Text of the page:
what interfaces to implement, based on users' needs and feasibility.
Basically, if the sysvinit users are mostly running system services on
headless boxes, then there is no need to provide an implementation of
dbus-activated session services.

> > (Option 1.1.1)

> > Automated variant transitions shall be supported.

> > [Rationale: moving from systemd to sysvinit is currently an involved
> > manual process, so unavailable to anyone not already skilled in Unix
> > administration, creating an artificial barrier.]

> Doesn't this have that same problem that it votes for creating an RC bug
> that we have no real idea how to fix?

Probably a package that diverts /sbin/init and replaces it with a shell
script that checks if a transition is pending and performs it if all
requirements are met (e.g. required packages available in apt cache and
checksums correct, ...). No need to do this in existing packages.

> In general, for these variants, is the transition path from systemd to
> sysvinit something that is controversial in the project?  I thought the
> problem was mostly ensuring things work on sysvinit at all.

The transition path is important as long as the installer installs systemd
by default and this cannot be changed (which would be option 1.1.3).

The number "1% of new installations use sysvinit" is floating around. In
absolute terms, that is a massive number of people who went through a long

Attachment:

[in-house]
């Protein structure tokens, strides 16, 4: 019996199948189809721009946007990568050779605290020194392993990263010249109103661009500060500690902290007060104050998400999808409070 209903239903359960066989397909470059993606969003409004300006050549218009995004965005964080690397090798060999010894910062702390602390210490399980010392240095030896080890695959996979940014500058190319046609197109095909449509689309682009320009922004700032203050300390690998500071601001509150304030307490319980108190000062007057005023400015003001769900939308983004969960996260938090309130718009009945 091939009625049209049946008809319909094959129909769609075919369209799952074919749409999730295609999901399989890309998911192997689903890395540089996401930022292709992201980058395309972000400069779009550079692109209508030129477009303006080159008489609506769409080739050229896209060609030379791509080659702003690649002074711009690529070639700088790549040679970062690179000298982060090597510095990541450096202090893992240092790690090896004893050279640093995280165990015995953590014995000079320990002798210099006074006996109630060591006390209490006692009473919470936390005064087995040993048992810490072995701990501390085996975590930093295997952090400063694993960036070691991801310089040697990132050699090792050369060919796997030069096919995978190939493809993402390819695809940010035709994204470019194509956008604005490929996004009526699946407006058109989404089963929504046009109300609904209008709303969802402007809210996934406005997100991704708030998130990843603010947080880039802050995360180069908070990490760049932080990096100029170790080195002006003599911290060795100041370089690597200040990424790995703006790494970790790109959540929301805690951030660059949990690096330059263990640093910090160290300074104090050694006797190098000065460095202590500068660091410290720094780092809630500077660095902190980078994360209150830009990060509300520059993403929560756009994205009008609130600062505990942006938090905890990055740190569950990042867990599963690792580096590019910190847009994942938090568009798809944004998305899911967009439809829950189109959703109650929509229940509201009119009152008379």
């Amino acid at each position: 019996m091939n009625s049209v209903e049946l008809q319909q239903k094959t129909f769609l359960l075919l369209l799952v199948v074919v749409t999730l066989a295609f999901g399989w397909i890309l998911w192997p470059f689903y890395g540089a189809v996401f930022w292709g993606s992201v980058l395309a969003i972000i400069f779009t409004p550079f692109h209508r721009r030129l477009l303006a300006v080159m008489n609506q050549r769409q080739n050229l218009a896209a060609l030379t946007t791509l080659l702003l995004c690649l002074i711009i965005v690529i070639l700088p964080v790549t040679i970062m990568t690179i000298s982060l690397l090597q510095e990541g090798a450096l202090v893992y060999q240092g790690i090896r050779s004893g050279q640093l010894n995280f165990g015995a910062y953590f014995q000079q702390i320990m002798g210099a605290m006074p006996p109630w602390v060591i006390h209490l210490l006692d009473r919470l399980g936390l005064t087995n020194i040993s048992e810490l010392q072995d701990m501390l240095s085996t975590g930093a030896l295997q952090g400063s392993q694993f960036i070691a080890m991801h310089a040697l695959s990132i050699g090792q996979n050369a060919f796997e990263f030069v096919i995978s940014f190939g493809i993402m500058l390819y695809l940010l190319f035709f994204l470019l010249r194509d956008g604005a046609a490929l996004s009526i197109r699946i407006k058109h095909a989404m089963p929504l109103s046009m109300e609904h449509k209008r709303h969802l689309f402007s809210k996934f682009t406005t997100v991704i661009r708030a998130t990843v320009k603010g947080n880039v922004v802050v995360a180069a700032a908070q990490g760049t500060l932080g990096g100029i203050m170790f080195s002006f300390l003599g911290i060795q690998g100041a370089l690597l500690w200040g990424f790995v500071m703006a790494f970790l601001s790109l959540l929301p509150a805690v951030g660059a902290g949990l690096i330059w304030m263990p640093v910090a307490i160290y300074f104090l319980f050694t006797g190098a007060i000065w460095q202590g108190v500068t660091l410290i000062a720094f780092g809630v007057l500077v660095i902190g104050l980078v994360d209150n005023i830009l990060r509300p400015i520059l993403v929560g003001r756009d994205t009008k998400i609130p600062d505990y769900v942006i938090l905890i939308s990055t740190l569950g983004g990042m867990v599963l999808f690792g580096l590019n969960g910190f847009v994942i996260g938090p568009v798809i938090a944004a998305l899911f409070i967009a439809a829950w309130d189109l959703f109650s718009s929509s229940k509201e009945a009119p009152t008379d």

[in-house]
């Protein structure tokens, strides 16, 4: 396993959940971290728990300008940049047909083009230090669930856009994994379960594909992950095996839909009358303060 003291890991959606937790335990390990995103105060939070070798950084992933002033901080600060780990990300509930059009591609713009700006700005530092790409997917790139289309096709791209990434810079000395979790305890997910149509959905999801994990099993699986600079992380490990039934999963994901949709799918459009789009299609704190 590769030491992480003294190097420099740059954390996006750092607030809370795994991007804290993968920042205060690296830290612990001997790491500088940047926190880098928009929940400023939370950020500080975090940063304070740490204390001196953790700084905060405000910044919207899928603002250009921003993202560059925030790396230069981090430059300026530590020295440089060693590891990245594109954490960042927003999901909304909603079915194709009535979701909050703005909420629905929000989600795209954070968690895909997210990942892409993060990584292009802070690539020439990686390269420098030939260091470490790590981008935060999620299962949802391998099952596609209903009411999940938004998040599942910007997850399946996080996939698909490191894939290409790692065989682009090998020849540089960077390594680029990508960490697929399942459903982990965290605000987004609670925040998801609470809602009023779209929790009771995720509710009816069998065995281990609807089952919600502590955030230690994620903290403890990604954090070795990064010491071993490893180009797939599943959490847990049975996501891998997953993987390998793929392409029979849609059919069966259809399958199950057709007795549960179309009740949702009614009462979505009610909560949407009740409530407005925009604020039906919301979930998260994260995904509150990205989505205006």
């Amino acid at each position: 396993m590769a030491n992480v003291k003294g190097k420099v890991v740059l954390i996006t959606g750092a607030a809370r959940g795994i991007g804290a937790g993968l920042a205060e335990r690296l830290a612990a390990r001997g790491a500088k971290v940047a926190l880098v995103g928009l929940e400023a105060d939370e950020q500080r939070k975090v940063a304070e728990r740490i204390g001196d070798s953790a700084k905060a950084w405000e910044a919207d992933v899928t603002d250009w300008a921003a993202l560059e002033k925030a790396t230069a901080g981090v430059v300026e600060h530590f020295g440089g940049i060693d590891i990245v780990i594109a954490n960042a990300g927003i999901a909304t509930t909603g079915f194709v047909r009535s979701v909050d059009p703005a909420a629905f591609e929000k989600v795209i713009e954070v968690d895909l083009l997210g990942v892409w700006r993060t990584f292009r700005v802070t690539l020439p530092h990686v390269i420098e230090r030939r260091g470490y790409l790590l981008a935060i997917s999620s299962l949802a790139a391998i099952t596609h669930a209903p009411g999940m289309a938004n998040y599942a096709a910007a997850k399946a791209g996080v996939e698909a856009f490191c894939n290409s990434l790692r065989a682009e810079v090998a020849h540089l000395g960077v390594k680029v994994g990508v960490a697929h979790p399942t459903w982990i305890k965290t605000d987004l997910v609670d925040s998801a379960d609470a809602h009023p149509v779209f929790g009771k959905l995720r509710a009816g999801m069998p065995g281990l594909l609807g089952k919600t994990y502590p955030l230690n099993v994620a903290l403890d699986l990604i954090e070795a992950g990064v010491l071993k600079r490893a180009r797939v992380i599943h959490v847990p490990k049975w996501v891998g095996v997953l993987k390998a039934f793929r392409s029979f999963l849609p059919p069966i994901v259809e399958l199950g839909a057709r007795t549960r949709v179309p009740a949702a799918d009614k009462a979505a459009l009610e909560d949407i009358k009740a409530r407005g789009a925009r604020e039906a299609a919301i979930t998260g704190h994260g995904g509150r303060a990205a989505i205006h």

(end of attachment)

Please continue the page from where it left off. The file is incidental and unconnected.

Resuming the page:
manual process, and making that process less painful would be a great

> > (Option 1.2.1)

> > Package maintainers for packages requiring tighter integration into a
> > particular ecosystem are asked to form teams to cover adequate
> > integration testing.

> I truly have no idea what this means, what Policy language it would
> translate into, or what work this implies a Debian package maintainer
> should do.

As for Policy, not much, since that is an organizational, not a technical

My expectation is that services that require more complex integration than
"start process (after rcS.d|before multi-user.target)" will be
team-maintained anyway, and this is expressing a wish that if a volunteer
pops up who is using that service on a sysvinit box and they are remotely
competent, they get added to the team as the go-to person for sysvinit
integration. That doesn't necessitate commit access, but likely will, and
it probably implies a mail "I'm about to upload a new upstream release, can
you check if it still works?"

I'm reluctant to formulate this as a strict requirement, there will always
be cases where people just can't work together, and forcing them won't